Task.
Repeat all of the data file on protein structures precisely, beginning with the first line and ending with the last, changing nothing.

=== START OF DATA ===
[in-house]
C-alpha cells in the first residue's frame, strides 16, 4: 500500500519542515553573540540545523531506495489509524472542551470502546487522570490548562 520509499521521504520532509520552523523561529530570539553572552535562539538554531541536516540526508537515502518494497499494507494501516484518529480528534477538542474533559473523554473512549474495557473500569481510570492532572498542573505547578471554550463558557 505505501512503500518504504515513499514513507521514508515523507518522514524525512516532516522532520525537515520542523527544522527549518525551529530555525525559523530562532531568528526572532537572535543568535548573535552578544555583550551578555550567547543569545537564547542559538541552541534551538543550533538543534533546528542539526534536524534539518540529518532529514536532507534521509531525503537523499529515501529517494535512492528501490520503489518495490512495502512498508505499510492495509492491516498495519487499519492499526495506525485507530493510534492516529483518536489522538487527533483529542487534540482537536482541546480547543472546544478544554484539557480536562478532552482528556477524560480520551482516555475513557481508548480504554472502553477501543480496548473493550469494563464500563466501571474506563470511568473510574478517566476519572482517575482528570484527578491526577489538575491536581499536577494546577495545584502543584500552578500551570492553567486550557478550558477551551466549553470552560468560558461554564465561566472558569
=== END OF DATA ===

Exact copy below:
[in-house]
C-alpha cells in the first residue's frame, strides 16, 4: 500500500519542515553573540540545523531506495489509524472542551470502546487522570490548562 520509499521521504520532509520552523523561529530570539553572552535562539538554531541536516540526508537515502518494497499494507494501516484518529480528534477538542474533559473523554473512549474495557473500569481510570492532572498542573505547578471554550463558557 505505501512503500518504504515513499514513507521514508515523507518522514524525512516532516522532520525537515520542523527544522527549518525551529530555525525559523530562532531568528526572532537572535543568535548573535552578544555583550551578555550567547543569545537564547542559538541552541534551538543550533538543534533546528542539526534536524534539518540529518532529514536532507534521509531525503537523499529515501529517494535512492528501490520503489518495490512495502512498508505499510492495509492491516498495519487499519492499526495506525485507530493510534492516529483518536489522538487527533483529542487534540482537536482541546480547543472546544478544554484539557480536562478532552482528556477524560480520551482516555475513557481508548480504554472502553477501543480496548473493550469494563464500563466501571474506563470511568473510574478517566476519572482517575482528570484527578491526577489538575491536581499536577494546577495545584502543584500552578500551570492553567486550557478550558477551551466549553470552560468560558461554564465561566472558569